36 Hours (1965)

It is May 31, 1944. In London, the plans for D-Day have been finalized. The Allied invasion of Europe—and, hopefully, the subsequent collapse of the Axis—cannot be far. Things are looking bright. Perhaps a bit too bright? Perhaps the Allied top brass have been a trifle too complacent. Perhaps they’ve not realized exactly how far the Germans will go to find out more about the plans for the invasion.

A week or so ago, a cousin of mine who thrives on films about World War II, sent me a list of all the WWII films and documentaries he owns. He asked me to add to the list. With some caveats. He (like me) doesn’t like gory and gruesome films; he prefers films about missions, espionage, and adventures à la Where Eagles Dare. And he prefers films from the 60s, when colour and better special effects made films more realistic than they’d been in the 40s and 50s.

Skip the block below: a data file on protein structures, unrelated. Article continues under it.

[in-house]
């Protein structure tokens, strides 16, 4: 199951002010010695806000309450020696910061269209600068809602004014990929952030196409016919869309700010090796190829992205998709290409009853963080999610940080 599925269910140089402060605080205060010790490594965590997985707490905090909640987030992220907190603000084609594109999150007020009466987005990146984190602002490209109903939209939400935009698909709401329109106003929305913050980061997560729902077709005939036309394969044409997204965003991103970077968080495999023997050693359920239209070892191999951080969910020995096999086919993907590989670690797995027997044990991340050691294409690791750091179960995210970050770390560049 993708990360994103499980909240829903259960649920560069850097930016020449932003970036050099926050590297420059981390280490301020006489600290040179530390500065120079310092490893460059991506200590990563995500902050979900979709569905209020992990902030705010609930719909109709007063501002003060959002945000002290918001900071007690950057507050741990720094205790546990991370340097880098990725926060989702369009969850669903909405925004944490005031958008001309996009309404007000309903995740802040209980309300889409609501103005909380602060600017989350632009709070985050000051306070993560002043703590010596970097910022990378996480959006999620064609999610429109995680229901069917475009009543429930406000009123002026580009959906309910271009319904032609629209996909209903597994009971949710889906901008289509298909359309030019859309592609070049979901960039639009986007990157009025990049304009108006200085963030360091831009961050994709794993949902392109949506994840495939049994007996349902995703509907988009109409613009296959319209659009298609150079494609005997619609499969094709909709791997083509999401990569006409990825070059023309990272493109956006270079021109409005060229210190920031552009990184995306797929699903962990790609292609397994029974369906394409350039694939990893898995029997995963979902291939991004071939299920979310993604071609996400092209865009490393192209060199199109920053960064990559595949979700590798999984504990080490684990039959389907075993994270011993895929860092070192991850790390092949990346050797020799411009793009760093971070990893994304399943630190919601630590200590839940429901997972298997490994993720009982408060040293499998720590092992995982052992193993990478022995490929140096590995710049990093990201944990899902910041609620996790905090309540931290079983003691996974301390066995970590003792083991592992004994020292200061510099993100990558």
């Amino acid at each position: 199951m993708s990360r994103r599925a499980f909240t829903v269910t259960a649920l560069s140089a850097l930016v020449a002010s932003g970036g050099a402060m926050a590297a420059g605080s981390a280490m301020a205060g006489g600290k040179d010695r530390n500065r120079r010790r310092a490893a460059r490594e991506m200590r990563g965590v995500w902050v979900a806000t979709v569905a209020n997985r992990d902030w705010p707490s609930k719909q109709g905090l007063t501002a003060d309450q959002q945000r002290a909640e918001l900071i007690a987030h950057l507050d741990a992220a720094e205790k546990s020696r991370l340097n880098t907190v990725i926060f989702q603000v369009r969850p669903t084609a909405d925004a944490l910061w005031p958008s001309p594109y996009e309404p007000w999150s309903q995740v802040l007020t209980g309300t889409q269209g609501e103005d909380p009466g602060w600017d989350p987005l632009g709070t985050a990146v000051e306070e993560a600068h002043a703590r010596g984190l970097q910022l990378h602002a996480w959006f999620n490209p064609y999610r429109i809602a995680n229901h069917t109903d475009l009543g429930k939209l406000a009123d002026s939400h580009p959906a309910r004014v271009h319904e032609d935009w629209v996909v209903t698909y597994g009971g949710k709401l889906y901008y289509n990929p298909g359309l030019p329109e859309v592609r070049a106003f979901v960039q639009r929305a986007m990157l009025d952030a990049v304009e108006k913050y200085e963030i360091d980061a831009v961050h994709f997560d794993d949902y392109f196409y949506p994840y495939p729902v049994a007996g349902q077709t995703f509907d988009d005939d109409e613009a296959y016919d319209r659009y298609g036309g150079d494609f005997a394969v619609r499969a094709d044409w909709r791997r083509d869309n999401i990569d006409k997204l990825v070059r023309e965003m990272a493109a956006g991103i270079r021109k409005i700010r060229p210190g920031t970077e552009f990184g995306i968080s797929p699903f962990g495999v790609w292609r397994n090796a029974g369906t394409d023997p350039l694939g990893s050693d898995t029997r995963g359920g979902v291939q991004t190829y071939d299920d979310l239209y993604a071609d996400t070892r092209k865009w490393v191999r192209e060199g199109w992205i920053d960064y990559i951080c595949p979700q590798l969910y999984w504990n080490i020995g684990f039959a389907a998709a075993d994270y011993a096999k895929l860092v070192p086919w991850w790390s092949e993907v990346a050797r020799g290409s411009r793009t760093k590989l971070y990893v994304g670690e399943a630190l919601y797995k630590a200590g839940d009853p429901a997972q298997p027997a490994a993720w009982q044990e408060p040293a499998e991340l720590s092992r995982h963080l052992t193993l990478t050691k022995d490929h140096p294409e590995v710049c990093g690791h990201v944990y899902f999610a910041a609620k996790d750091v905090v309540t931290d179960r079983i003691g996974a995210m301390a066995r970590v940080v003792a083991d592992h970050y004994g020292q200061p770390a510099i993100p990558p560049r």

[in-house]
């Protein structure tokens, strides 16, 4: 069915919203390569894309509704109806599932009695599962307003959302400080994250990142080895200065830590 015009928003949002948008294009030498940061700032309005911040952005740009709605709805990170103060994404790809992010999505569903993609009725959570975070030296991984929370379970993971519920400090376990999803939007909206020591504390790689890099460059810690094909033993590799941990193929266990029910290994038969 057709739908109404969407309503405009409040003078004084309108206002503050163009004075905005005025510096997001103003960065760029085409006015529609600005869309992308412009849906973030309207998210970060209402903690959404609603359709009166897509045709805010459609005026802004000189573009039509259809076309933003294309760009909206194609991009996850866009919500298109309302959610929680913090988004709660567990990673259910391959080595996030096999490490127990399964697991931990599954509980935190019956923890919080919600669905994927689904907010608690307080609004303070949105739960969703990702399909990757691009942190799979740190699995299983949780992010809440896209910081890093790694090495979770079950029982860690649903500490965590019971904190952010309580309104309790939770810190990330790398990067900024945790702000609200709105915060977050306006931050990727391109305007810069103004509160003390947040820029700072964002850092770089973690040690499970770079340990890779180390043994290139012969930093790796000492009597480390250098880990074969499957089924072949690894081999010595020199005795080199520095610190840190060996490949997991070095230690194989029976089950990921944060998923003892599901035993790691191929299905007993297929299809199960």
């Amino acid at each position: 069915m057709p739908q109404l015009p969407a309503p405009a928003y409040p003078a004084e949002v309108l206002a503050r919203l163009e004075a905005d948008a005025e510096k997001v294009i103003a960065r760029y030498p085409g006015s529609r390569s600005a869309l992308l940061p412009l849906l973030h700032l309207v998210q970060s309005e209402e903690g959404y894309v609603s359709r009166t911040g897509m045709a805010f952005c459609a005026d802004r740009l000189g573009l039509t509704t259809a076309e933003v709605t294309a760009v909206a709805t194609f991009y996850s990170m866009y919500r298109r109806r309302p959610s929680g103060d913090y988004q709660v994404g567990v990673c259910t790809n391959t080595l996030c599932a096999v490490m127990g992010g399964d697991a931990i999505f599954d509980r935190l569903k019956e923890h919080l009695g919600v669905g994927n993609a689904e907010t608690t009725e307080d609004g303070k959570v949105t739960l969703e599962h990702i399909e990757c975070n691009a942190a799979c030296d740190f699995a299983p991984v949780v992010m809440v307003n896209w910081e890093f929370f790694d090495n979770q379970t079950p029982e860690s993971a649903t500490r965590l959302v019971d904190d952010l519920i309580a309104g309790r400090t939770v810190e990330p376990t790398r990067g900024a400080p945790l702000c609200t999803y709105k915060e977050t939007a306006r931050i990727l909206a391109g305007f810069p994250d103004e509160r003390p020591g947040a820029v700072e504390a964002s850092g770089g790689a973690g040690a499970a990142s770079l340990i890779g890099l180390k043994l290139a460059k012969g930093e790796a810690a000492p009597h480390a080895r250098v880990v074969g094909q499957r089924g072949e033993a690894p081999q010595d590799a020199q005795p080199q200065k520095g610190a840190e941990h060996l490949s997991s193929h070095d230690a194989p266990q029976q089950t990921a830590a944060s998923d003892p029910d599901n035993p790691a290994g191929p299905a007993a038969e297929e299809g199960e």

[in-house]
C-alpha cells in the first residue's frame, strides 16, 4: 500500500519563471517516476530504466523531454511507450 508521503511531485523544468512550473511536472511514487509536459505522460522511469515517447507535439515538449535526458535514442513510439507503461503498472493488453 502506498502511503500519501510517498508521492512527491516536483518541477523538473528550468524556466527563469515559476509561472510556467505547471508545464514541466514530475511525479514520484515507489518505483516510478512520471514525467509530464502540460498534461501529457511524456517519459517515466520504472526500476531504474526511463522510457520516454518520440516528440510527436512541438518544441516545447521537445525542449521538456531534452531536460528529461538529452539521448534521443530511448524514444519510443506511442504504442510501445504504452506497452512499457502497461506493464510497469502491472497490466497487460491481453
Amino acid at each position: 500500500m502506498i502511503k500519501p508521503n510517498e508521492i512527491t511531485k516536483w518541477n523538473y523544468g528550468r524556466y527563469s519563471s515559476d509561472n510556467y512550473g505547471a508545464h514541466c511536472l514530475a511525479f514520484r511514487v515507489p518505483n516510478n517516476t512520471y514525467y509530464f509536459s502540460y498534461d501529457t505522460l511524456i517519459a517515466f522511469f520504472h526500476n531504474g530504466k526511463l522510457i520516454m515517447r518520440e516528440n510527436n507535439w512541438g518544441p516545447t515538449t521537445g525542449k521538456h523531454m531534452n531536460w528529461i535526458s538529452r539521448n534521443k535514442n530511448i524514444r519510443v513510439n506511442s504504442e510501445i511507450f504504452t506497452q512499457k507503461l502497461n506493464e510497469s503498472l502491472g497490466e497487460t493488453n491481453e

James Garner in 36 Hours

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The Russians are Coming the Russians are Coming (1966)

When I was raving about Alan Arkin’s bloodcurdling performance as a ruthless killer in Wait Until Dark, memsaab—classic Bollywood aficionado, the inspiration for this blog, and font of knowledge of all things cinema—recommended this film as another Arkin showcase. And, my goodness, what a film. What a fabulously rollicking, hilarious, heart-warming film. I can’t believe I’ve spent so many years on this planet unaware of The Russians Are Coming the Russians Are Coming.

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